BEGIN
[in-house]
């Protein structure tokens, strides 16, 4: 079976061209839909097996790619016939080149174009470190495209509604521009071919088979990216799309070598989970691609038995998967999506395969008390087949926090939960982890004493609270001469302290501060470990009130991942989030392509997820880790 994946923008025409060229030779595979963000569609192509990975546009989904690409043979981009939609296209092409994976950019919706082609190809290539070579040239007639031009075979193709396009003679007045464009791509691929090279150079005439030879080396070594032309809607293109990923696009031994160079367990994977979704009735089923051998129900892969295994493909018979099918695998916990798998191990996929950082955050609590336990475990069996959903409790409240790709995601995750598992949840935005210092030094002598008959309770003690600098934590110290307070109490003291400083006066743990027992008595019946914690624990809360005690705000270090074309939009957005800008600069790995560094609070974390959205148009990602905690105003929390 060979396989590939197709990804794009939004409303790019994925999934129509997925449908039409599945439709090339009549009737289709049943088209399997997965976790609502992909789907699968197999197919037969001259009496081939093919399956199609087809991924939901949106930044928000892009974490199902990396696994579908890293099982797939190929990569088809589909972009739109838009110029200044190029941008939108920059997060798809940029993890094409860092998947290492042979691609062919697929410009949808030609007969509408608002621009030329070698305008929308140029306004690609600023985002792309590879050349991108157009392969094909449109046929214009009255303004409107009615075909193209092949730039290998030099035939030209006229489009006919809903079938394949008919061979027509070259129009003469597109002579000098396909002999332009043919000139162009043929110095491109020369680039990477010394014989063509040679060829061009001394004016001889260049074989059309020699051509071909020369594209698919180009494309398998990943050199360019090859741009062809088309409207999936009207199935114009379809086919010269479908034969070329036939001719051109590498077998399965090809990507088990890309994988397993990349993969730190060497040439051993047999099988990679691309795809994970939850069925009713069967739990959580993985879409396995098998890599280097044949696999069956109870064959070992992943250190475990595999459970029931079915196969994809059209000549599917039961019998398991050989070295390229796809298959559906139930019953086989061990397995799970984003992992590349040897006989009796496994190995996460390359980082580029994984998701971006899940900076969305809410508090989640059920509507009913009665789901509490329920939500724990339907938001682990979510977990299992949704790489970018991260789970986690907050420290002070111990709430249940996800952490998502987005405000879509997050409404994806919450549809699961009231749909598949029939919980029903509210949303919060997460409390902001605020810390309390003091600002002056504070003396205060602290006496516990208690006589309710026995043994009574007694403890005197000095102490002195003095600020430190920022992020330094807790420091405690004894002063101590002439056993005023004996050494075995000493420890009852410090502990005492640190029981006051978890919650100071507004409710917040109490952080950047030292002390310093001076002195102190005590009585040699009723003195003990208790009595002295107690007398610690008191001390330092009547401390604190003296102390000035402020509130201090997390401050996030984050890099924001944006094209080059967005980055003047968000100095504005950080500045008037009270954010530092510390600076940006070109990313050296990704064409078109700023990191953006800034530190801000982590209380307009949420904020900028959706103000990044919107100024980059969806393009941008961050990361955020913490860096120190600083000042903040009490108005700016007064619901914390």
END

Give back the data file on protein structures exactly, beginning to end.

[in-house]
């Protein structure tokens, strides 16, 4: 079976061209839909097996790619016939080149174009470190495209509604521009071919088979990216799309070598989970691609038995998967999506395969008390087949926090939960982890004493609270001469302290501060470990009130991942989030392509997820880790 994946923008025409060229030779595979963000569609192509990975546009989904690409043979981009939609296209092409994976950019919706082609190809290539070579040239007639031009075979193709396009003679007045464009791509691929090279150079005439030879080396070594032309809607293109990923696009031994160079367990994977979704009735089923051998129900892969295994493909018979099918695998916990798998191990996929950082955050609590336990475990069996959903409790409240790709995601995750598992949840935005210092030094002598008959309770003690600098934590110290307070109490003291400083006066743990027992008595019946914690624990809360005690705000270090074309939009957005800008600069790995560094609070974390959205148009990602905690105003929390 060979396989590939197709990804794009939004409303790019994925999934129509997925449908039409599945439709090339009549009737289709049943088209399997997965976790609502992909789907699968197999197919037969001259009496081939093919399956199609087809991924939901949106930044928000892009974490199902990396696994579908890293099982797939190929990569088809589909972009739109838009110029200044190029941008939108920059997060798809940029993890094409860092998947290492042979691609062919697929410009949808030609007969509408608002621009030329070698305008929308140029306004690609600023985002792309590879050349991108157009392969094909449109046929214009009255303004409107009615075909193209092949730039290998030099035939030209006229489009006919809903079938394949008919061979027509070259129009003469597109002579000098396909002999332009043919000139162009043929110095491109020369680039990477010394014989063509040679060829061009001394004016001889260049074989059309020699051509071909020369594209698919180009494309398998990943050199360019090859741009062809088309409207999936009207199935114009379809086919010269479908034969070329036939001719051109590498077998399965090809990507088990890309994988397993990349993969730190060497040439051993047999099988990679691309795809994970939850069925009713069967739990959580993985879409396995098998890599280097044949696999069956109870064959070992992943250190475990595999459970029931079915196969994809059209000549599917039961019998398991050989070295390229796809298959559906139930019953086989061990397995799970984003992992590349040897006989009796496994190995996460390359980082580029994984998701971006899940900076969305809410508090989640059920509507009913009665789901509490329920939500724990339907938001682990979510977990299992949704790489970018991260789970986690907050420290002070111990709430249940996800952490998502987005405000879509997050409404994806919450549809699961009231749909598949029939919980029903509210949303919060997460409390902001605020810390309390003091600002002056504070003396205060602290006496516990208690006589309710026995043994009574007694403890005197000095102490002195003095600020430190920022992020330094807790420091405690004894002063101590002439056993005023004996050494075995000493420890009852410090502990005492640190029981006051978890919650100071507004409710917040109490952080950047030292002390310093001076002195102190005590009585040699009723003195003990208790009595002295107690007398610690008191001390330092009547401390604190003296102390000035402020509130201090997390401050996030984050890099924001944006094209080059967005980055003047968000100095504005950080500045008037009270954010530092510390600076940006070109990313050296990704064409078109700023990191953006800034530190801000982590209380307009949420904020900028959706103000990044919107100024980059969806393009941008961050990361955020913490860096120190600083000042903040009490108005700016007064619901914390």